Why can bacteria only sense exogenous the AI signal, not the endogenously existing AI signal? The most recent biochemical studies have suggested that LuxR associates with the cell membrane, and its AI receptor site is not likely exposed to the interior of the cell when it is in an unbound form. Thus, LuxR would not see the AI signal inside of the cell. Moreover, some bacteria actively transport AI signals via an efflux pump. Such mechanisms generally operate to sense the exogenous AI signal, and thus bacteria can monitor the surrounding environment for its own species or for other species of bacteria.

The QS system of Pseudomonas aeruginosa has been studied extensively because of its importance as a human pathogen. P. aeruginosa has a unique system of QS that consists of las, rhl, and Pseudomonas quinolone signal (PQS) circuits (Fig. 2a). The first two circuits, las and rhl, have a set of proteins (synthase and receptor) and AI-1 like the typical luxIR circuit. The las circuit is composed of LasI and LasR along with 3-oxo-C12-HSL (Fig. 2b) as its cognate AI, whereas in the rhl circuit RhlI and RhlR exist with C4-HSL (Fig. 2c) as their cognate AI. The fundamental mechanism of the P. aeruginosa QS system is similar to that of V. fischeri, but activation of the rhlI circuit relies on activation of an upstream lasI circuit (7); for example, accumulation of LasR-3-oxo-C12-HSL activates the expression of the rhlI gene, which results in the activation of the rhl circuit. Significantly, activation of the rhl circuit is connected to the transcription of genes that express secondary metabolites and virulence factors, such as pyocyanin and elastase (8). Recently, more attention has been focused on the fact that the QS system controls biofilm formation/maturation (9).

AIs isolated from different Gram-negative bacteria differ in the N -acyl side-chain length (from C4 to C14) or degree of substitution (3-oxo, 3-hydroxy, saturated, or unsaturated). Generally, assumed to be freely diffusible in bacterial cells, radiolabeled V. fischeri AI (3-oxo-C6-HSL) (10) has been shown to be freely diffusible into and out of V. fischeri and Escherichia coli cells. However, in P. aeruginosa, whereas C4-HSL can diffuse freely into and out of P. aeruginosa cells, 3-oxo-C12-HSL is actively transported by an efflux pump (MexAB-OprM) (11) outside the cell, which results in three times higher levels of 3-oxo-C12-HSL inside the cell, which suggests that the length and/or degree of substitution of the N-acyl chain determines whether it diffuses freely or is actively pumped out from the cells.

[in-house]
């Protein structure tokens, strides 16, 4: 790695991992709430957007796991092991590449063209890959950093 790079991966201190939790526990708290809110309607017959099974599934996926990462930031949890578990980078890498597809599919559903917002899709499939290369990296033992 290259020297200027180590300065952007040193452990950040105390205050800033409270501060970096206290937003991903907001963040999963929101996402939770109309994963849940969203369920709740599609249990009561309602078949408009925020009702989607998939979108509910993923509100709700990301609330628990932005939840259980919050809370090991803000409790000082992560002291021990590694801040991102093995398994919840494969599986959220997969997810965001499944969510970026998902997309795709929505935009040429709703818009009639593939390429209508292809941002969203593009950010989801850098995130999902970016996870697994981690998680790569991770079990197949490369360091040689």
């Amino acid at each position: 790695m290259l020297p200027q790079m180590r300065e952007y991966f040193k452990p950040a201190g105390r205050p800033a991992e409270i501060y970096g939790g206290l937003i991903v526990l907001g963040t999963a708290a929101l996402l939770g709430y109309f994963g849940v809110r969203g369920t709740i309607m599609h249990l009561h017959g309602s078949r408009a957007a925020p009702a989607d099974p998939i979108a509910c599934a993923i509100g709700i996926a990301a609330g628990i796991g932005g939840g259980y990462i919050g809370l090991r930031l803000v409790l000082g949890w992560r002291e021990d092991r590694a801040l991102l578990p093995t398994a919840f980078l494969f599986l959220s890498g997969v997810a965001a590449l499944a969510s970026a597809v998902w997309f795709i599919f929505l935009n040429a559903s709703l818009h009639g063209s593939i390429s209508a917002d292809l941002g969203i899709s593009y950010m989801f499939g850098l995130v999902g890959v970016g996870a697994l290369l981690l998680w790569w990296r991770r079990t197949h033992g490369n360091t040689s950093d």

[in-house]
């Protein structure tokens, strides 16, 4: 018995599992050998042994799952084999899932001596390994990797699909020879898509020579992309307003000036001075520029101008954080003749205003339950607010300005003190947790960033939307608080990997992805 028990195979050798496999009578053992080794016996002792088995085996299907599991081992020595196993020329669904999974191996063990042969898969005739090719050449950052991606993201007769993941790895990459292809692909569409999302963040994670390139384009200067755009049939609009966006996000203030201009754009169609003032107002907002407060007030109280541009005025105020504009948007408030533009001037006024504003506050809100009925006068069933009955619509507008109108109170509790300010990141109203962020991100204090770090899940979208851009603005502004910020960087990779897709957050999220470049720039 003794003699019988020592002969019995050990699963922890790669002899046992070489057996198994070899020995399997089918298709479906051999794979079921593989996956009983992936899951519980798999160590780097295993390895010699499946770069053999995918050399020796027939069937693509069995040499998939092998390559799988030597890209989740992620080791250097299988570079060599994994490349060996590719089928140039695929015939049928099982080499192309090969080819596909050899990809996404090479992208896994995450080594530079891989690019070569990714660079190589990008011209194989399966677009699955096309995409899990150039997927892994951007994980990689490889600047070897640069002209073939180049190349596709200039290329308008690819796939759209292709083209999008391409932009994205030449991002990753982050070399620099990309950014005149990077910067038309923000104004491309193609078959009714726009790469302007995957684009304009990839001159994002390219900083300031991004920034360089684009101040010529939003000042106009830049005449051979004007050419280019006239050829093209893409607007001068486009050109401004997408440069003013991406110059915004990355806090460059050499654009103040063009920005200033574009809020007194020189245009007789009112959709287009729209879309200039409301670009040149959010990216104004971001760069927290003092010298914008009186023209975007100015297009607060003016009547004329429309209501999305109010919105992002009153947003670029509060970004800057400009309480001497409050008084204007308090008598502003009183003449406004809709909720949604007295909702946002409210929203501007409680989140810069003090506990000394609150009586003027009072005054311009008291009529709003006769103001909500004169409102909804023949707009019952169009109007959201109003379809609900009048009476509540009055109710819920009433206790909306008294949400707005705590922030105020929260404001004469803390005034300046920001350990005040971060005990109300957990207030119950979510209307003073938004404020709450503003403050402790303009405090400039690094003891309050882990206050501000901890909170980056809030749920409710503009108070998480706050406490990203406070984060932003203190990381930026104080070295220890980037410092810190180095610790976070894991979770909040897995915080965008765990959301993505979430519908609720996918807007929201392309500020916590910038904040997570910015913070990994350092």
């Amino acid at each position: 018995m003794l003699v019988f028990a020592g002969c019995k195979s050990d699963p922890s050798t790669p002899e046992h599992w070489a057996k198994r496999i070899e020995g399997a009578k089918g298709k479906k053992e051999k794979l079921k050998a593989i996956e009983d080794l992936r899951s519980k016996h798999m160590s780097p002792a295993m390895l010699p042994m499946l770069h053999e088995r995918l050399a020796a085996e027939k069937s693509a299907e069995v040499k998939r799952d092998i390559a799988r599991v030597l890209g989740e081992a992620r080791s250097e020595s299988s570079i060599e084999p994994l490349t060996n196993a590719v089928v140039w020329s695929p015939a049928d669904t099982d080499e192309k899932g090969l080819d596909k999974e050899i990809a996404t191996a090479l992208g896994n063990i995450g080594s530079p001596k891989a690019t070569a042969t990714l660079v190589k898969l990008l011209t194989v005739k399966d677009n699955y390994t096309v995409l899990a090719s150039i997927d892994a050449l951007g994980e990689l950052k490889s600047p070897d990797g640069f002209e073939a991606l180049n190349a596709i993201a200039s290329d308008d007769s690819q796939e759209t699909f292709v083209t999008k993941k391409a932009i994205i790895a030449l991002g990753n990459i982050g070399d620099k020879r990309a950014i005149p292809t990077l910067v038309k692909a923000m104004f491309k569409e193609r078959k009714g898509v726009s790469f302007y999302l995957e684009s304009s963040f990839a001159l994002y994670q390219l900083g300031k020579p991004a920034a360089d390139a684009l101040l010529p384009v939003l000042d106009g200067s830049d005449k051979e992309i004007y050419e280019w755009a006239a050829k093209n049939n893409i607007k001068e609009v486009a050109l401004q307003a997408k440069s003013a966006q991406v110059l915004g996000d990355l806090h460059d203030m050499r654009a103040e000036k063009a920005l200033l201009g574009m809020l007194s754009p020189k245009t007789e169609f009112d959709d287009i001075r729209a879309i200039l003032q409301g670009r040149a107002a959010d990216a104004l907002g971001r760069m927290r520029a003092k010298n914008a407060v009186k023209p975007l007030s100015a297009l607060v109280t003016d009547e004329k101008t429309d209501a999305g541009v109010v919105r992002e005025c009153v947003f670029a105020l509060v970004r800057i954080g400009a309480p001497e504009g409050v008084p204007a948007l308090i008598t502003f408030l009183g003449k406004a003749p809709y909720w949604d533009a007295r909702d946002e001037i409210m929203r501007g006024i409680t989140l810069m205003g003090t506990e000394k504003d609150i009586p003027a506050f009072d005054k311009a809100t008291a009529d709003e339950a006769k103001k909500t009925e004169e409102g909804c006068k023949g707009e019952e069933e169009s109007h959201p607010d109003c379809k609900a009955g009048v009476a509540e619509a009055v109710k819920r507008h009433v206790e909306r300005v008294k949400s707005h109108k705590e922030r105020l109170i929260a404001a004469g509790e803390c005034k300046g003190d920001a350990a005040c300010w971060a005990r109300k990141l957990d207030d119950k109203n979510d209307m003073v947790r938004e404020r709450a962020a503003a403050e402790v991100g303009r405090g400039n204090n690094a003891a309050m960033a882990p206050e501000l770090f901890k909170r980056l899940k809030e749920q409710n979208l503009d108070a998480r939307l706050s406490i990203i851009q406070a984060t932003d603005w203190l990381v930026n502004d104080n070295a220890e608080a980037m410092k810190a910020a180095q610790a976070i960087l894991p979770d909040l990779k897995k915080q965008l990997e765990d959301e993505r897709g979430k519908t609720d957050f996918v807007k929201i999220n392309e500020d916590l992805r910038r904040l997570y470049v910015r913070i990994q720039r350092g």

In the PQS circuit, it has been shown that PQS (12) is involved in controlling genes required for virulence factor expression and biofilm formation. PQS regulates the expression of lasB, encoding for elastase, an important virulence factor, and both the las and rhl QS systems of P. aeruginosa affect the synthesis and bioactivity of PQS. LasR positively regulates the synthesis of PQS, whereas RhlR represses it. Both 3-oxo-C12-HSL and C4-HSL compete for pqsABCDE (PQS operon) regulation, and the levels of expression are thus dependent on the ratio of the two autoinducers (13). Furthermore, PQS also induces the rhl circuit (14). PQS is hydrophobic and is conveyed between P. aeruginosa cells via a specialized vesicular transport mechanism (15). The vesicles package the PQS and other quinolones/quinolines and traffic them between P. aeruginosa cells that exist in biofilms in cystic fibrosis sputum. Mutants that do not produce these vesicles also do not show PQS-mediated QS. Interestingly, PQS behaves as an antibiotic against Gram-positive cells (16, 17), which suggests that mechanisms similar to those of other known quinolones/quinolines antibiotics are likely to be in place.

 

 

Figure 2. Ribbon representation of dimeric LasR-LBD found in the crystal structure. Each protein monomer possesses a single 3-oxo-C12-HSL molecule buried deep in its pocket. The picture was taken from the paper reported by Bottomley et al. (43).

 

Cross-Species Communication between Bacteria Using LUXR Signals

P. aeruginosa is a soil bacterium and shares its habitat with antibiotic-producing bacteria such as Streptomyces tenebarius (the source of tobramycin, an antibiotic used commonly against P. aeruginosa) (18) and the pathogenic filamentous yeast Candida albicans (19). It thus may use its AI molecules to restrain antipseudomonal compound(s) that produce environmental pathogens. Recently, it has been shown that the degradation product of 3-oxo-C12-HSL resembles a class of antibacterial compounds called tetramic acids (Fig. 3) (20). Such a tetramic acid analog is produced through the enol form of the 3-oxo-carbonyl group on the fatty acid side chain undergoing intramolecular alkylation of the lactone ring of HSL, which gives rise to a HSL open-ring structure. This rearranged molecule turns out to resemble tetramic acid structurally. It has been shown that this tetramic acid-like molecule acts like an antibiotic toward several Gram-positive bacteria, while leaving the Gram-negative bacteria unaffected. Although the mechanism of bactericidal activity of this tetramic acid-like molecule derived from 3-oxo-C12-HSL is as yet unclear, it has been postulated that it chelates metal ions such as Fe3+ and that this complex somehow may increase its bactericidal potency (Fig. 3) (20). Alternatively, it simply may exhibit the antibiotic activity via a mechanism similar to that of reutericyclin, which is known to act as a proton ionophore that dissipates the transmembrane change in pH and leads to the cell lysis of Gram-positive bacteria (21).